Does the owner of an original work of art also own the reproduction rights?

I think the question is self-explanatory, but I will give the background. My father-in-law, an amateur artist (he actually taught art in NYC) gave my wife an original painting. He died and his wife was his sole heir, then she died and my wife was her sole heir. My wife gave the painting to my son who is musing over the possibility of using it in a book he is writing. Does he need anybody’s permission (his mother’s presumably). But I am curious mainly about the original question since no one is going to raise any objection in this specific case.

The sale of a painting, drawing, original manuscript, etc. does not transfer copyright to the purchaser. Your son can sell the physical painting; he owns that, but he cannot legally copy it to use in his book without permission with the usual fair use exceptions which might or might not apply.

The answer to your title question is, for the most part, “no.”

Buying an original artwork gives you the right to own it, to display it, to resell it, and, with certain limitations under US law, to mutilate or destroy it. It does NOT give you the right to copy it.* The copyright generally remains with the artist, unless the sale of the artwork also involved an explicit transfer of the intellectual property rights in the work.

If i’ve understood the chain of ownership correctly in your case, i’m pretty sure that the copyright for this particular work currently rests with your wife.

The original copyright belonged to your father-in-law; that right transferred to his sole heir (his wife) when he died, even though your wife had taken possession of the physical artwork. When the artist’s wife died, the copyright was reunited with the artwork, under the ownership of your wife. Your son just needs your wife’s permission to reproduce the painting.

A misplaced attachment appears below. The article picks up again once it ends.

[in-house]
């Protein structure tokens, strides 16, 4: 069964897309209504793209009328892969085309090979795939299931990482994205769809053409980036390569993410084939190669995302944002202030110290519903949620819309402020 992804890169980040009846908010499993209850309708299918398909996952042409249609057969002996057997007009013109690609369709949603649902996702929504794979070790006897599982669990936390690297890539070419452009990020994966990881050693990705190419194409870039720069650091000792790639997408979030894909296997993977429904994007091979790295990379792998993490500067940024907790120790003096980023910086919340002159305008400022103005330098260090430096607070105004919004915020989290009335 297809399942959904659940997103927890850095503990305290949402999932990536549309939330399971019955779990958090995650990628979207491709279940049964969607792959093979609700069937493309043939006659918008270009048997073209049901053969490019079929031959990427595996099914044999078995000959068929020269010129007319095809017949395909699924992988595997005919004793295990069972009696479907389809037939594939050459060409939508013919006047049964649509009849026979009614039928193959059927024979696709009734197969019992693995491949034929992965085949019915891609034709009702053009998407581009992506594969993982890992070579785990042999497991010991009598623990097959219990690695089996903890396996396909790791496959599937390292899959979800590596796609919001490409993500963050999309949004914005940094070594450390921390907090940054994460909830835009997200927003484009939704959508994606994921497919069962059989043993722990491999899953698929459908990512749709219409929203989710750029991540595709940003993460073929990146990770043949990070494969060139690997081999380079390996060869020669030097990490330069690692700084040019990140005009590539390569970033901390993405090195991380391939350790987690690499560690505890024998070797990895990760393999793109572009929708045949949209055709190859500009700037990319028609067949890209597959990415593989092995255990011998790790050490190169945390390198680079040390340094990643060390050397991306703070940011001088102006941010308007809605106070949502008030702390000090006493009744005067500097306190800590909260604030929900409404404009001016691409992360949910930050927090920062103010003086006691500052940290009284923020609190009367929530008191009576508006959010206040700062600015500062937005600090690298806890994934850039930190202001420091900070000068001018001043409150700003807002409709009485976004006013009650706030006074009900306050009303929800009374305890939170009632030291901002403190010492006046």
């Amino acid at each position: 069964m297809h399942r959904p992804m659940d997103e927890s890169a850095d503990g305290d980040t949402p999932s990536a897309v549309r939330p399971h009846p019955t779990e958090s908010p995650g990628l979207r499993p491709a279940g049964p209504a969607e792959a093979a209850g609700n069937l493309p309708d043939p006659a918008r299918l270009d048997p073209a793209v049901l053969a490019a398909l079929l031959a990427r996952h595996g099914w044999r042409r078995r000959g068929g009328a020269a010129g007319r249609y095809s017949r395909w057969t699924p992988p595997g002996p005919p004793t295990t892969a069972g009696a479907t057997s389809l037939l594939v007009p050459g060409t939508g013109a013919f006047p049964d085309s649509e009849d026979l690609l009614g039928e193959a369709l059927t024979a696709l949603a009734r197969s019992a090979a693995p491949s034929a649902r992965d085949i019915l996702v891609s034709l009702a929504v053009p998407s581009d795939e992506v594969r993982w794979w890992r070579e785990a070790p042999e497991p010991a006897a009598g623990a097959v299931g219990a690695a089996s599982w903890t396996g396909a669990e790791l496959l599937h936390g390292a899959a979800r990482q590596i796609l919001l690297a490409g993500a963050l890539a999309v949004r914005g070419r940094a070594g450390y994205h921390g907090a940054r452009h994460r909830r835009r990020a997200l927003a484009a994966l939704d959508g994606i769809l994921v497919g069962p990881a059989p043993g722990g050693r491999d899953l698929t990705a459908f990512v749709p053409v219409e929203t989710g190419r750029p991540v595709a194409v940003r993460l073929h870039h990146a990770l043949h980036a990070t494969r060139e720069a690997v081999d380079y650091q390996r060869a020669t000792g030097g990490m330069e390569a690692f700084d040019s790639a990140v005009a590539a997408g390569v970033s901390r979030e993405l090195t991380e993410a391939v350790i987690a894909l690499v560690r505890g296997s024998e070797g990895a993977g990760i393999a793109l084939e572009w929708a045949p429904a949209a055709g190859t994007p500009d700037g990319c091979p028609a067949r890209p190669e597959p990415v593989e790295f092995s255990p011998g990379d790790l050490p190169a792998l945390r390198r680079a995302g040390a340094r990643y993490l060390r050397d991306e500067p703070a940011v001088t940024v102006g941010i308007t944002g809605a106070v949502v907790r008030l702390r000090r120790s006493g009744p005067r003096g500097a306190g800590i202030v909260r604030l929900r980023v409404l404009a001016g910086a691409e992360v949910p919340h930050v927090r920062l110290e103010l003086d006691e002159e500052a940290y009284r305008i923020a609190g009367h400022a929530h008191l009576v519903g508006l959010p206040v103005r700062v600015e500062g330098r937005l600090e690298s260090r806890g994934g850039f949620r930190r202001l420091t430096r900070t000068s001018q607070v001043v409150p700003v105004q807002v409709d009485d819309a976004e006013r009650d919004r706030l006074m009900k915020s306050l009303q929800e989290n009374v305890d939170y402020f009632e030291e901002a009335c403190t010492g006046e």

• It’s worth noting that there are certain exceptions in the law that allow for reasonable copying in order to advertise a work of art for sale. So, if you own a piece of art and want to sell it, you can take pictures for eBay, or for an auction catalog, or whatever, in order to provide an accurate likeness of the artwork for the benefit of potential buyers.

What’s the legal situation in a case like this where the mother, who owned both the painting and its reproduction rights, gave the painting to her son as a gift? Is the assumption that she is only giving the physical painting? Or is it assumed the reproduction rights are transferred with the physical painting itself?

Unless explicitly stated otherwise, the transfer is only of the physical object, not the copyright. As i understand it, the familial relationship does not affect the legal question on this point.

Obviously, though, it changes the practical effects considerably. Firstly, it would be trivially easy for the son to ask his mother for permission to reproduce the work, which would probably be granted. Also, copyright violations generally only enter the legal system in the first place if the copyright owner wants to pursue cases of infringement; something the mother would probably be disinclined to do, even if the son hadn’t actually asked permission.

Another point to consider is that, if there were some conflict between the parties, the copyright holder would not be able to recover much unless the work had been properly registered with the Library of Congress’ Copyright Office.

With rare exceptions, actual damages and additional profits are usually not worth filing a lawsuit over. But the statutory damages often are, because they can be up to $150,000 per infringement. Cite.

Furthermore, the work must have been properly registered before the infringement, and within three months of first publication, to obtain statutory damages:

If the painting has previously been published elsewhere, it is too late to get full statutory protection now. But if not, and there is a good chance your son may publish it in his book, it would be wise for your wife to register it now so that it has protection from possible future infringers who see it in the book.

Thanks for the answers. If my son uses it, he will ask my wife for permission and she will certainly grant it. So he can say, “Used with permission from my mother.” There are quite a number of her father’s paintings on the walls of our house.

I’d go with “Used with permission from the owner.” It sounds more professional than “My mom said it was okay.”

Signed, Epstein’s mother.

Is it true that transfer of copyright or permission to copy must be in writing in the US?

A transfer of copyright does generally have to be in writing. According to United States Copyright Office Circular 12 (PDF):